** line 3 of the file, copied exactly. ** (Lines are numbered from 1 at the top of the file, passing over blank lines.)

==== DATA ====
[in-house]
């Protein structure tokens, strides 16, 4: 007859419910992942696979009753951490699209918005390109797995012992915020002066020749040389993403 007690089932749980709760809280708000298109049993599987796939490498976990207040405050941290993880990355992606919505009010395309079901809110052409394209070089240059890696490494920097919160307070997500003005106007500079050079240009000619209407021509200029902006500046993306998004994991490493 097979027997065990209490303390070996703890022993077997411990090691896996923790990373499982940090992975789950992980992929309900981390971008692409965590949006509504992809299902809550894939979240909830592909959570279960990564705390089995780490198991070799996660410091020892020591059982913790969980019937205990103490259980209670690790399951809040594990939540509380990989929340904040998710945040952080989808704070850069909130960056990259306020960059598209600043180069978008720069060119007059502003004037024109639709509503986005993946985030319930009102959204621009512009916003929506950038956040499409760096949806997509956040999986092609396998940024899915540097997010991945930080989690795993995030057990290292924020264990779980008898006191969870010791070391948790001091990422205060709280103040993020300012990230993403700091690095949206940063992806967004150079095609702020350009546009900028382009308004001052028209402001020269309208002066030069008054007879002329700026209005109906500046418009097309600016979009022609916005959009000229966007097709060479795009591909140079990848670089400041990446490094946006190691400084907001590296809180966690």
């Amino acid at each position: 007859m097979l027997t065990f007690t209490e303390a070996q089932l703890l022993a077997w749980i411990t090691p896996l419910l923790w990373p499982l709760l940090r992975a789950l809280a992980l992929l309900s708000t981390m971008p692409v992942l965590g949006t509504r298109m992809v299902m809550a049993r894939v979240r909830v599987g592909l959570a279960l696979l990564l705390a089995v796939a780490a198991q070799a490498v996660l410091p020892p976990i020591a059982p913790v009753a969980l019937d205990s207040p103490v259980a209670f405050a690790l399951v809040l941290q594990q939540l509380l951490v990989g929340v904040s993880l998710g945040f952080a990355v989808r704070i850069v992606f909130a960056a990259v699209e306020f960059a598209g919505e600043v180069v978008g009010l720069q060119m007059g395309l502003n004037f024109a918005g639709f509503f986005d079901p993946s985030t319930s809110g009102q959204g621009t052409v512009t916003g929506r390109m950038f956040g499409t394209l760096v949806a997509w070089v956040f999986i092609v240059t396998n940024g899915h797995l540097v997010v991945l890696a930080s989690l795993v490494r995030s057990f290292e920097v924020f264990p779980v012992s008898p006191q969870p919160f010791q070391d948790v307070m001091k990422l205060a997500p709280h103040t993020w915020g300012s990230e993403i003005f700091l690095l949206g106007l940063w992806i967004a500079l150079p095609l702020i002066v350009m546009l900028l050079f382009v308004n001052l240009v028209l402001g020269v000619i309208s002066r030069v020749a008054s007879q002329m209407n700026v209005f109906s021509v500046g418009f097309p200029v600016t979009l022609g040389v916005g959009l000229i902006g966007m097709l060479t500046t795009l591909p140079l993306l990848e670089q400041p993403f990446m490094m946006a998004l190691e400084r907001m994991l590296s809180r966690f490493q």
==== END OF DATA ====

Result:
């Amino acid at each position: 007859m097979l027997t065990f007690t209490e303390a070996q089932l703890l022993a077997w749980i411990t090691p896996l419910l923790w990373p499982l709760l940090r992975a789950l809280a992980l992929l309900s708000t981390m971008p692409v992942l965590g949006t509504r298109m992809v299902m809550a049993r894939v979240r909830v599987g592909l959570a279960l696979l990564l705390a089995v796939a780490a198991q070799a490498v996660l410091p020892p976990i020591a059982p913790v009753a969980l019937d205990s207040p103490v259980a209670f405050a690790l399951v809040l941290q594990q939540l509380l951490v990989g929340v904040s993880l998710g945040f952080a990355v989808r704070i850069v992606f909130a960056a990259v699209e306020f960059a598209g919505e600043v180069v978008g009010l720069q060119m007059g395309l502003n004037f024109a918005g639709f509503f986005d079901p993946s985030t319930s809110g009102q959204g621009t052409v512009t916003g929506r390109m950038f956040g499409t394209l760096v949806a997509w070089v956040f999986i092609v240059t396998n940024g899915h797995l540097v997010v991945l890696a930080s989690l795993v490494r995030s057990f290292e920097v924020f264990p779980v012992s008898p006191q969870p919160f010791q070391d948790v307070m001091k990422l205060a997500p709280h103040t993020w915020g300012s990230e993403i003005f700091l690095l949206g106007l940063w992806i967004a500079l150079p095609l702020i002066v350009m546009l900028l050079f382009v308004n001052l240009v028209l402001g020269v000619i309208s002066r030069v020749a008054s007879q002329m209407n700026v209005f109906s021509v500046g418009f097309p200029v600016t979009l022609g040389v916005g959009l000229i902006g966007m097709l060479t500046t795009l591909p140079l993306l990848e670089q400041p993403f990446m490094m946006a998004l190691e400084r907001m994991l590296s809180r966690f490493q």